Pint sized perfection
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- Last updated: 26/01/2017
I began shooting at 13 years of age and was already physically developed enough to easily cope with the beefy old Webley Vulcan, which happened to be launched at just the right time. The Vulcan was, of course, an excellent first gun for me, fuelling a lifelong obsession; but with many youngsters these days, lucky enough to get the chance to shoot much earlier, there really is a need for specialist kit, aimed specifically at them.
On test here is the brand new Junior Hunter model from Spanish maker Gamo, and, I have to tell you, I’ve been rather impressed.
Okay, let’s get the only real gripe out the way right at the start. Putting ‘Hunter’ in the gun’s title is somewhat daft, even irresponsible, given that this is a super-low-powered air rifle, aimed solely at the little people among us. No one in their right mind would attempt to hunt with this model so it makes little sense badging it as such; there, that’s off my chest!
Now we can move on, and begin to appreciate just what a special little gun this is, for it really is a mini marvel in my book.
Consider for a moment the target audience (I would envisage 8-11 year olds), and the general awkwardness that surrounds finding suitable equipment that they can handle and operate, and you’ll get an idea of just where this gun is coming from. Small kids and youngsters, are still growing and their muscles developing, so any prospective rifle needs to be tailored to their dimensions, physique, and limited strength. The Gamo Junior Hunter, in short, hits this nail right on the head. Everything about it is effectively scaled down, and the result is a cracking little gun, which handles and shoots incidentally, like a dream! It all feels well-made for the money too, so there’s plenty to instil that all important ‘pride of ownership’ in many an eager novice shot.
In a sea of tactical plastic fantastic, traditionalists will appreciate the pleasantly shaped beech stock, and the thick walnut lacquer applied, as it’s both practical and attractive. The stock dimensions are dedicated to juniors, and that even means a super-small pistol grip, complete with attractive panels of checkering. A simple rubber buttpad would have been nice, but with an overall RRP sub- £100, including a soft gun case, pellets and metal spinner target, and target fun pack, it would be churlish to linger on the point. Length of pull is suitably short as a result in any case, and the couple of youngsters I had handle the Junior Hunter, felt perfectly comfortable.
At 36.5 inches in length, and just 4.4lbs in weight, this model is super-light and handy in the aim. Fibre optic open sights are fitted as standard too, including finger-friendly spring loaded adjustment wheels at the rear, so the fun can basically start from the off!
Cocking the action via that short 15 inch barrel is literally child’s play, and despite initial surprise at the use of a composite breech block, the super slick, silky action soon reveals just how easy and pleasant this gun is to prime.
The trigger blade is nicely shaped, and whilst another plastic component, it does its job well, admirably assisting in a fairly clean breaking mechanism. For those interested, and again for the record, the safety tab forward of the trigger, is manually operated. As for the firing cycle, its’ all rather civilised – perhaps to be expected given the low-power on offer, and with little kick or spring resonance going on, this is a highly enjoyable gun to shoot.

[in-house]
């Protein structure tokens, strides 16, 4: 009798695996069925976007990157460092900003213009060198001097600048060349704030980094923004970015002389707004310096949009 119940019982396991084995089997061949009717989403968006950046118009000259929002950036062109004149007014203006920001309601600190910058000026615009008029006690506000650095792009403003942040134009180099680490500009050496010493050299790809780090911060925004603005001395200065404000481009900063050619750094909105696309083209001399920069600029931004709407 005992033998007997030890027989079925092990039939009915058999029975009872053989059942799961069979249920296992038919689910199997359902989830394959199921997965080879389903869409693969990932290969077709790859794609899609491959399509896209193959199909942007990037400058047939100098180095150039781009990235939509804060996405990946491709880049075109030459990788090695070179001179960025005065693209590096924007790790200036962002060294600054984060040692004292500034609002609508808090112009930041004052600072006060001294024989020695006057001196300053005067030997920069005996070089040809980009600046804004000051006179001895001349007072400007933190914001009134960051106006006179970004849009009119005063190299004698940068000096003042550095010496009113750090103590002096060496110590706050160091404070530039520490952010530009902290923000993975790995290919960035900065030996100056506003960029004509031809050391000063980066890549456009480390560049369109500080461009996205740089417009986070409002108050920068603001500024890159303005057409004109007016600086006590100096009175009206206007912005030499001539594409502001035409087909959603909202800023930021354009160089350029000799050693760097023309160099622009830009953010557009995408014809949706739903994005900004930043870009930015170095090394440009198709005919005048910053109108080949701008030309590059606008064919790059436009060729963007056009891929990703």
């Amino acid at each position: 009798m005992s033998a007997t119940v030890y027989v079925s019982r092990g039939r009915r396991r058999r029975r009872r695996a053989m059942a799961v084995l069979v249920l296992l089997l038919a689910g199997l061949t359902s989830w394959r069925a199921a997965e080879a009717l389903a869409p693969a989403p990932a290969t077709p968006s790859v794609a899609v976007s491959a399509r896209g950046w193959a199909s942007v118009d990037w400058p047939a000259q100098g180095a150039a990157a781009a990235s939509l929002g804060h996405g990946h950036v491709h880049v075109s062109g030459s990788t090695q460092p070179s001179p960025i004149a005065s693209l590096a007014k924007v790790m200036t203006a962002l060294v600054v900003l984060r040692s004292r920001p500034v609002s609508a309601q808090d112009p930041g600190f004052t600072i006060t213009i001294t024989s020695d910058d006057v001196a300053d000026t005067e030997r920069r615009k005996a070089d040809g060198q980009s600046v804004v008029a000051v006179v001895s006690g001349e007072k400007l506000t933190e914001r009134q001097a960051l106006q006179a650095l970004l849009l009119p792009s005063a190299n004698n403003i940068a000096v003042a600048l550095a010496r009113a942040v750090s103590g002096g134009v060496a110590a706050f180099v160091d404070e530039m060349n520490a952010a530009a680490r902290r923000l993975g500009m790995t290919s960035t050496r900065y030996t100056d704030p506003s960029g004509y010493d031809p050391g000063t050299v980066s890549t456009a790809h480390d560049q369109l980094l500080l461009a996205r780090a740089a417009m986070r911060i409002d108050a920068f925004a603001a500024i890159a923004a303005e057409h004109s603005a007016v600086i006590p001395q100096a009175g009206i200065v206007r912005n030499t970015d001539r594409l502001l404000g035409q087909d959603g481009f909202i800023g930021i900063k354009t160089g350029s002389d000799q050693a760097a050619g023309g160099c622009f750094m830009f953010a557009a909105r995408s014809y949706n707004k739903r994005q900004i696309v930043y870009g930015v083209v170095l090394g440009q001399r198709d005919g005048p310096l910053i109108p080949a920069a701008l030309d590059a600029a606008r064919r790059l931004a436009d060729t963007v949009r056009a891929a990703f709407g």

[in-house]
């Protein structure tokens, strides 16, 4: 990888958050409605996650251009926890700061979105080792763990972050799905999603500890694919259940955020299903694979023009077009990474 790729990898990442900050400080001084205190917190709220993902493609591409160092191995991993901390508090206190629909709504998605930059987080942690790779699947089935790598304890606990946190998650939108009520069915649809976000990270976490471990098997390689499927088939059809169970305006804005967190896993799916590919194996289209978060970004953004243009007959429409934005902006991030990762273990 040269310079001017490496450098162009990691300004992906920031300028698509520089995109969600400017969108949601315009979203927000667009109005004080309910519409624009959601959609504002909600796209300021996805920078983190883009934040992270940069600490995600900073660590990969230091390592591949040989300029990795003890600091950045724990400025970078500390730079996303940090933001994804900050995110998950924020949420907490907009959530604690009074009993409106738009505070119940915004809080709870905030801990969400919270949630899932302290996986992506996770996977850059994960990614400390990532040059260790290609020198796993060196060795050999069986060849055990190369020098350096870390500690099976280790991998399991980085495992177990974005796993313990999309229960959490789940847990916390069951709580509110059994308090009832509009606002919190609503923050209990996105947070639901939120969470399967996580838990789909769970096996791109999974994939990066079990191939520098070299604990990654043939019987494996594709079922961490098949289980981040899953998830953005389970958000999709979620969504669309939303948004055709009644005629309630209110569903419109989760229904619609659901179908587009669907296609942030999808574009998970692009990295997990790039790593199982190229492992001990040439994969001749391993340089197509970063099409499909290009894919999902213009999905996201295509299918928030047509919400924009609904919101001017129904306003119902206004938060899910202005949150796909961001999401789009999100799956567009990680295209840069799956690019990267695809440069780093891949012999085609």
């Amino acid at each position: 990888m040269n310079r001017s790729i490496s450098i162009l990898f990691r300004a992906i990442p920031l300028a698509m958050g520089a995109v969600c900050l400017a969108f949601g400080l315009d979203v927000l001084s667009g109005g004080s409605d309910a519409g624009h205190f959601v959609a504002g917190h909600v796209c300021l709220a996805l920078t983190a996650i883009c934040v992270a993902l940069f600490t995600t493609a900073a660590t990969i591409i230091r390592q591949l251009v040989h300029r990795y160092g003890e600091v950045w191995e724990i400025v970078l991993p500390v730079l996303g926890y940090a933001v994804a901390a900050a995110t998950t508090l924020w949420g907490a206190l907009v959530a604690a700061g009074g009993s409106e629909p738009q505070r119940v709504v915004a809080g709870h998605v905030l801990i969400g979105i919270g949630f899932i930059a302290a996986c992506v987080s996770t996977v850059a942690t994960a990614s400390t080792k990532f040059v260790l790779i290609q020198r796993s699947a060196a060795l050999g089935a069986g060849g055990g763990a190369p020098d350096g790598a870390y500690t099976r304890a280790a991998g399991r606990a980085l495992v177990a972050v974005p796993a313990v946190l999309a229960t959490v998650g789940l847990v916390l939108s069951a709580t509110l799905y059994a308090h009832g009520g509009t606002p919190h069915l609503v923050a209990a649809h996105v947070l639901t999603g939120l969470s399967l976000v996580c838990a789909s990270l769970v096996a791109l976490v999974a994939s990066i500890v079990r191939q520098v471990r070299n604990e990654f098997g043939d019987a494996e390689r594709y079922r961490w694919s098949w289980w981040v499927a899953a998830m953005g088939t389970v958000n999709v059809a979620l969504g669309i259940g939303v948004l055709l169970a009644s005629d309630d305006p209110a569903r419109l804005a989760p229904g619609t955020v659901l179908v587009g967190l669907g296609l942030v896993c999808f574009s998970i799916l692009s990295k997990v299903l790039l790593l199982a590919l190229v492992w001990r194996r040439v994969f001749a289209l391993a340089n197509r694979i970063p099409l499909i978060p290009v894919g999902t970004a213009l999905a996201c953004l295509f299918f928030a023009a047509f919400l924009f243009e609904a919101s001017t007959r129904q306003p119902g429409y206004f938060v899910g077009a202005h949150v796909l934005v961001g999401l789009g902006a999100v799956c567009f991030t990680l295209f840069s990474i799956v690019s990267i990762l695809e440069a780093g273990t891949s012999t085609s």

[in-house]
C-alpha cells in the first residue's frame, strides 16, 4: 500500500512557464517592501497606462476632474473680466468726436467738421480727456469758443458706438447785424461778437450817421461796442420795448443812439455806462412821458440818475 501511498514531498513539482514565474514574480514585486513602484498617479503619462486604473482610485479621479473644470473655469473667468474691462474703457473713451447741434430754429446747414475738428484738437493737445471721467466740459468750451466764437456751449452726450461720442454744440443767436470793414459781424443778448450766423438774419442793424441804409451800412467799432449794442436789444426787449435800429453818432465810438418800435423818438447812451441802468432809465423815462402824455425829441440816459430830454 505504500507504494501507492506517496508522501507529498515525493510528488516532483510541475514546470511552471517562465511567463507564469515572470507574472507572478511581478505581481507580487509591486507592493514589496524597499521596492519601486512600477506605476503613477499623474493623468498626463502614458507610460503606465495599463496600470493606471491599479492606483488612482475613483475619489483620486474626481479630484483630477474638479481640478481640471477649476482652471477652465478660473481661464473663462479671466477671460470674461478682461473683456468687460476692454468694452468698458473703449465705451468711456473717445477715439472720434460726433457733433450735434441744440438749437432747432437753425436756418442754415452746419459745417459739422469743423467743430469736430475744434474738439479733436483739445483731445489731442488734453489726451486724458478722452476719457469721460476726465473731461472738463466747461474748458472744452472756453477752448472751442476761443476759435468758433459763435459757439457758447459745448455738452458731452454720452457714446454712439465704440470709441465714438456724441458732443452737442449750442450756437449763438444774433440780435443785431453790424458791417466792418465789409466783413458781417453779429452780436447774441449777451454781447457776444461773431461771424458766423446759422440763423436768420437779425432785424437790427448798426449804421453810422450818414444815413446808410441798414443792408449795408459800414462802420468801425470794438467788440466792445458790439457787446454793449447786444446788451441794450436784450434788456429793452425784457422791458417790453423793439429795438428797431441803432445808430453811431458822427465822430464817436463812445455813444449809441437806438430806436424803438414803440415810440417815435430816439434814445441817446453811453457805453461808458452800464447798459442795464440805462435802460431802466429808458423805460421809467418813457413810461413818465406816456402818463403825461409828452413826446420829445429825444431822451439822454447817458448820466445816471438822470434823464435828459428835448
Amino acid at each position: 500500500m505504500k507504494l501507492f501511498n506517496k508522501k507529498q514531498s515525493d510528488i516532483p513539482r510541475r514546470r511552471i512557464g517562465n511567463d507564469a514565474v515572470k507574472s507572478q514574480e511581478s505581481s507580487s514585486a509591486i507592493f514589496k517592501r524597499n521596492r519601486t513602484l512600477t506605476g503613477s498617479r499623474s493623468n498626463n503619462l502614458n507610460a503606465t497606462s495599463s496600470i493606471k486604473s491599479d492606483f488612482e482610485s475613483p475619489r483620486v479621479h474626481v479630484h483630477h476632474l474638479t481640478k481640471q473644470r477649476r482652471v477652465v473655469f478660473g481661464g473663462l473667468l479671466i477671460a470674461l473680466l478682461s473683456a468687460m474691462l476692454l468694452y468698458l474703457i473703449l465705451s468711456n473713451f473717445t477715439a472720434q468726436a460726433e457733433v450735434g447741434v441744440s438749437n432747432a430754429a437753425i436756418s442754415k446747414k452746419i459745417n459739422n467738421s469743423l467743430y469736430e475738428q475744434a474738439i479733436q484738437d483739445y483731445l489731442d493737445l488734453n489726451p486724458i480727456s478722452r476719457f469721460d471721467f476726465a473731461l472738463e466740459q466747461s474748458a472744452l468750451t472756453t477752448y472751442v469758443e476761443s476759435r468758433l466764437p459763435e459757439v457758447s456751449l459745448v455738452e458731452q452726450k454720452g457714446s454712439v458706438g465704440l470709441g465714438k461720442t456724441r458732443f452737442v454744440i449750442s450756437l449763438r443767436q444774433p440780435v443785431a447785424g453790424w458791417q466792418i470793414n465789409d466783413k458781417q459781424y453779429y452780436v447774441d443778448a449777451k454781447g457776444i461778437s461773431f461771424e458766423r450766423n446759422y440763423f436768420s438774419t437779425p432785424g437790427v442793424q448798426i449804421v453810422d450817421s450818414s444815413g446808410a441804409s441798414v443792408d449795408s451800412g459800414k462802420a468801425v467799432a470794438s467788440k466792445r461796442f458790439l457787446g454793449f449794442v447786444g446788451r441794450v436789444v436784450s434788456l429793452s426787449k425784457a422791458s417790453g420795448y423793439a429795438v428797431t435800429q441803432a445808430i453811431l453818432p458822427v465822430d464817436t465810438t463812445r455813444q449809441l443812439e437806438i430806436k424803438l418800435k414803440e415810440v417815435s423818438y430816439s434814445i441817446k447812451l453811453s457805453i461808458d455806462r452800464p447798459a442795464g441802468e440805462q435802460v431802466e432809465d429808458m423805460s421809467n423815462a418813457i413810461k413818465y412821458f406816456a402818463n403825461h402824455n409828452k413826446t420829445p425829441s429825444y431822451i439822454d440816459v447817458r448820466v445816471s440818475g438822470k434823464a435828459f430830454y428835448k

Where this type of dedicated junior model is concerned, power output is largely irrelevant. What matters to youngsters just starting out, is actually hitting the odd target, and in addition, being rewarded when their technique and skills inevitably improve along the way.
In this regard, Gamo’s Junior Hunter is a real corker. Velocity figures are largely academic then, but for the record, my test model posted an 8fps spread over 10 shots, with the Gamo Match pellets (supplied with the gun); which shows admirable consistency. Energy with this ammo equated to around 3.4ft/ lbs, but all importantly, accuracy was the real eye-opener. Given the Junior’s remit, I shot with open sights for the most part, managing groups of ½ inch at 10 yards and around ¾ inch at 20 yards. Potential accuracy needs to be explored of course, so fitting a scope at some point in the proceedings was always on the cards. Here, some care needs to be taken since the scaled down cylinder means there’s not much room to play with. Keeping any scope clear of the moving breech is the name of the game, and I was a little short on options, but an SMK super-compact pistol scope served my purposes for the duration. Half inch clusters over 30 yards (using the Gamo Match ammo) – yes, half inch – soon proved the point too!
Any youngster wanting to learn the ropes and simply enjoy the great pleasure that target shooting brings will be more than happy with this model. Gamo really have excelled themselves with the layout and overall execution of this pint-sized beauty, and with few other models that come to mind that go all out to cater for the really young shooter, the Junior Hunter deserves to succeed.
That ‘first airgun’ is vitally important to encourage new blood into our sport, and too few dedicated models such as this seem to appear. To say I was impressed is one massive understatement and Gamo deserve hearty congratulations for a seriously well thought out gun.
With no unnecessary power, cocking is smooth and easy, and that’s just what we need at club level to help kids who are keen yet not up to the rigours of full-sized kit. Great accuracy and a slick package deal, makes this surely one of the very best junior spec sporters on the market today.
PRICE: £99.99 inc. pellets, gunbag and targets
CONTRACT: BSA Guns www.bsaguns.co.uk